Several weeks ago, I created a Patreon account as a platform for a new serial I'm working on, The Adventures of Jack Creature.
John "Creature" Doe is a drifter. An outlaw. A hunter. Constantly on the run from TITAN, the military organization that created him, and with the uncanny ability to spot supernatural activity wherever he goes, John (aka Jack) finds trouble at every turn. With only his wits and preternatural gifts, he must hunt down and destroy the true threats to humanity before being captured or destroyed himself. How long can he last?
New episodes drop every Friday. Join today for only $1/month. https://www.patreon.com/wcmarkham
The second tier allows early access to drafts of new books long before they hit Amazon.
I hope you will join me in this crazy writing journey!
The vast majority of Urban Fantasy books revolve around mythological creatures of one kind or another, whether they be vampires, werewolves, or fairies. Some of the most popular series are a hodge-podge of various cultural mythologies. In The Dresden Files we see the Fae Court, vampires, and even Santa Claus. Iron Druid proposes that the gods and creatures from every arena— Greek, Roman, Norse, Judeo-Christian, and Native American—coexist and intersect with the mortal realm. These are all fantastical portrayals in the extreme that pull out all the stops to give us delightful adventures.
While I enjoy such stories, I also appreciate ones where the fantastical elements are more plausible. It may seem counterintuitive to desire both plausibility and fantasy at the same time, but it is my sweet spot as a reader. I want to read something that makes me wander the world and wonder if that reality might be just out of view, that it really and truly does exist. Gaiman’s Neverwhere did this for me the first time I read it, and I’ve never forgotten the feeling.
As a writer, I wanted to recreate that sense of wonder and mystery in my readers. That’s why Mason Gray’s story begins solidly grounded in the real world and his discovery of the supernatural unfolds gradually. I also include a scene in which he consults with a professor of Religion and Mythology about the origins of vampire lore. In the course of my own research, I discovered that the earliest recorded “vampire” mythology dates back to 500 BC, far earlier than the modern concept of vampires popularized by Romanian folklore (which eventually birthed Dracula).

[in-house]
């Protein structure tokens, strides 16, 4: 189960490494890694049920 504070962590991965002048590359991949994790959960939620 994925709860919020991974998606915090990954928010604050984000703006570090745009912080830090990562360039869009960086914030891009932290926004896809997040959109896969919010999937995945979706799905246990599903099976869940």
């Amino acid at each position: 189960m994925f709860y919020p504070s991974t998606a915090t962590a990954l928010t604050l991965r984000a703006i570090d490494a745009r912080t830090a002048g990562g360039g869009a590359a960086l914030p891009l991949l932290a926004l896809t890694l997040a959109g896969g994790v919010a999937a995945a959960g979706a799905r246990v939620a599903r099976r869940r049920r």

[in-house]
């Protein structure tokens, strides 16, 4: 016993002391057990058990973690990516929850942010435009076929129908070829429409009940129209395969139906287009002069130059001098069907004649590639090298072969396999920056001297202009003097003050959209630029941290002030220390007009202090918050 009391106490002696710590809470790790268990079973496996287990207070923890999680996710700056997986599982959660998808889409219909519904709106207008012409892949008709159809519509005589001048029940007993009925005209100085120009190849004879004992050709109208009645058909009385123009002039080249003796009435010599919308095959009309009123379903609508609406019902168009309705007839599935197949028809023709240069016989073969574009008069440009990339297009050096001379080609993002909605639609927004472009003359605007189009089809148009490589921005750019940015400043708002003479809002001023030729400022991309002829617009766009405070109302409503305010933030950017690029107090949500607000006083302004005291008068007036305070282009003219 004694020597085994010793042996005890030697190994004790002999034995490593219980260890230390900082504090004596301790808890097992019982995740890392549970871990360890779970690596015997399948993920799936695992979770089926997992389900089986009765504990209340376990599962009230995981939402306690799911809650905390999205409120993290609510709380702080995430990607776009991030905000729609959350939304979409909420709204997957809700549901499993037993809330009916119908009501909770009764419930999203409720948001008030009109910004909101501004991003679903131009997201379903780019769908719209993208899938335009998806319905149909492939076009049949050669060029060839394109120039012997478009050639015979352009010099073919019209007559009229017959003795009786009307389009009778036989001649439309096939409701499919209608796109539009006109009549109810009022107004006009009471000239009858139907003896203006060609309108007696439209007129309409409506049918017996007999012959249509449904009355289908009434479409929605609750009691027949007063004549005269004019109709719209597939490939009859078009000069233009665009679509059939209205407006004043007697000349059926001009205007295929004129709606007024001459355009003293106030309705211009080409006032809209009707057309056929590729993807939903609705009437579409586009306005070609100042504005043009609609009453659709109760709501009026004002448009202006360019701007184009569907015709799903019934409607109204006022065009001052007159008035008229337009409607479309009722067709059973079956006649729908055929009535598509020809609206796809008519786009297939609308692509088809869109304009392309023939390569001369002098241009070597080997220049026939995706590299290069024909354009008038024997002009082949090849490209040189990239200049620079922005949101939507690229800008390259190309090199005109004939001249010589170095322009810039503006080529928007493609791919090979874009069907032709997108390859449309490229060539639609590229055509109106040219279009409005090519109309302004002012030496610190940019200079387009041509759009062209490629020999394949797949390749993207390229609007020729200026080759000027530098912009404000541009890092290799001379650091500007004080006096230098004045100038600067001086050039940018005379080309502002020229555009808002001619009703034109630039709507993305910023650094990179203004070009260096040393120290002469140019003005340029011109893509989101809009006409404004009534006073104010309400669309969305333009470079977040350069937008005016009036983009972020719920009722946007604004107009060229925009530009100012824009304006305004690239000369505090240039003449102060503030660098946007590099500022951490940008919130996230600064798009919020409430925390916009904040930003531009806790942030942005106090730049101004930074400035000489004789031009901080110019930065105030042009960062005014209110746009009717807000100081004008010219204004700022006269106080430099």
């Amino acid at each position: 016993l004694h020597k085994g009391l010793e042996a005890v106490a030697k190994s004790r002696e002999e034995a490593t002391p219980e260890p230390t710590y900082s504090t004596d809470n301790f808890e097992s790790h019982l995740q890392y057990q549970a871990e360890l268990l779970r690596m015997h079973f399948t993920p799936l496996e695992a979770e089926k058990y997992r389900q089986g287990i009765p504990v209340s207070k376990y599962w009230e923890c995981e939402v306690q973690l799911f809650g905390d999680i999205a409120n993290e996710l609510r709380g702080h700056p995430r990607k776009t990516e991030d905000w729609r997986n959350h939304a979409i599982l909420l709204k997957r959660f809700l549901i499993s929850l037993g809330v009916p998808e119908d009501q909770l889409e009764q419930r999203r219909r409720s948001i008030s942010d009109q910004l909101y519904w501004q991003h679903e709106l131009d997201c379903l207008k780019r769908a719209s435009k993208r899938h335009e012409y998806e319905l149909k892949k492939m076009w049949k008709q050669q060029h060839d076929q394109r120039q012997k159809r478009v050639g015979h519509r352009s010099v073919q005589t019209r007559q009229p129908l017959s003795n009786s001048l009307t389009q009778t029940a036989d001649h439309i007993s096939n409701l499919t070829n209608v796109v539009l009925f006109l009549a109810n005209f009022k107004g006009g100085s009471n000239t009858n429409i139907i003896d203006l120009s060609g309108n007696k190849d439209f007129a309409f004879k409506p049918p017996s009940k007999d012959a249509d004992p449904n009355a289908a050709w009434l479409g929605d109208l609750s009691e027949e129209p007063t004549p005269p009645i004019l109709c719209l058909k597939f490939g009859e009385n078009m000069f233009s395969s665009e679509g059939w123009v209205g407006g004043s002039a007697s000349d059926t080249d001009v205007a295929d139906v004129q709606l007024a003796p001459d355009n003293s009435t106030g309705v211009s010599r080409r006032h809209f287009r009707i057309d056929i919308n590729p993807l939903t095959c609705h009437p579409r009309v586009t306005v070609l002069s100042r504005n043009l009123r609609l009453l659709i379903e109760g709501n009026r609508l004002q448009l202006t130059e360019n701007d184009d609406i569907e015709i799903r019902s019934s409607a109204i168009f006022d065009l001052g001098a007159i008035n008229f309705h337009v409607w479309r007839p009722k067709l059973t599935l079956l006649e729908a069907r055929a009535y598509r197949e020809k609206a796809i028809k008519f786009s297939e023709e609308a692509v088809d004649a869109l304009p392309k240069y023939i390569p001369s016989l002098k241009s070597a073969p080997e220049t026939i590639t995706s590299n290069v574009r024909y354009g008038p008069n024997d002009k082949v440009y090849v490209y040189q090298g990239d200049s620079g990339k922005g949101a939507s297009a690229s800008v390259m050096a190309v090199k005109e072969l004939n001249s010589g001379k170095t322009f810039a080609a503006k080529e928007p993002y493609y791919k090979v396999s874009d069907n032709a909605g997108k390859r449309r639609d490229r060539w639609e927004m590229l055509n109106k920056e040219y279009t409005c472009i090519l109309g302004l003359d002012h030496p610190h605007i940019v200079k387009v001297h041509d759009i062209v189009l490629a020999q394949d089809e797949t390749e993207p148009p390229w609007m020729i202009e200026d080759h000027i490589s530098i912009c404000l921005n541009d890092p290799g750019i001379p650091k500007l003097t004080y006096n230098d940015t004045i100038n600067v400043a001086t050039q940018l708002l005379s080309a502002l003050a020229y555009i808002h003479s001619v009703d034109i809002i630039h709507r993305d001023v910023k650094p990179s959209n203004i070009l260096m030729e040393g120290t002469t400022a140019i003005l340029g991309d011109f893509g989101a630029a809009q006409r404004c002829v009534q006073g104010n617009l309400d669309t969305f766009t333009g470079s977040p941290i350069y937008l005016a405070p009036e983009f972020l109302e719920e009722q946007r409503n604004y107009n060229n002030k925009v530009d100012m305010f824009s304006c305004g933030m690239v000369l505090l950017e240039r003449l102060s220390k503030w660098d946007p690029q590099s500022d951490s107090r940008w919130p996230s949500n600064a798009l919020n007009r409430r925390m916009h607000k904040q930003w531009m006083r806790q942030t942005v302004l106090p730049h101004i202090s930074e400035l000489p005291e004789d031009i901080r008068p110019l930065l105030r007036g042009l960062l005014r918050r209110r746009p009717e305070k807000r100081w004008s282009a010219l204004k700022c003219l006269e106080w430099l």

I also noticed a number of similarities in the mythology of different cultures and decided that would be an excellent place to start my own “what ifs.” What if the reason there are so many similarities is because the mythologies were based on observations of similar phenomena around the world? That question opened up a plethora of possibilities and my imagination went into overdrive. Book 2 and 3 of the series explore these possibilities further. While I never explicitly state who or what these characters and powers are, it is my hope that readers will piece together clues and come up with their own conclusions.
If you’ve read the books, I’d love to hear your thoughts. Be assured, however, that I will neither confirm nor deny your suspicions.
As you know, I write about a character committed to the pursuit of justice. Lately, I have spent a lot of time thinking about what that means. In order to explain, I have to tell a story about something that recently happened to my family.
The other week, my wife and daughter were hit by a drunk driver on their way home from school. He was doing 80 in a 55, swerved to avoid a truck turning into a driveway, lost control, and hit them pretty much head-on, causing their car to roll four times. I'm sure you can imagine my horror upon learning this. Fortunately, they did not suffer any life-threatening injuries, but my wife's foot has a torn ligament which will require surgery to repair.
The driver, who suffered more serious injuries but survived, did not have a license and was uninsured. The state trooper who responded to the collision told us that the driver will be charged with a DUI.
In Virginia, the consequences of a DUI are a hefty fine and suspension of driving privileges—a fine that, due to his financial situation, he will be unable to pay and a revocation of a driver's license that he didn't have in the first place. Where is the justice in this?
I believe that our justice system should serve two purposes. First, it should be restorative, seeking an avenue to restore what was taken from the victim, both material possessions and peace of mind, and to restore the people's trust in the offender. Secondly, it must protect the citizens of the state from further harm by the offender. Ideally, effective implementation of the first should result in the second, though that may not always be the case. It does not seem that the punitive measures prescribed by the current legal system for drunk driving come anywhere close to doing either of these things.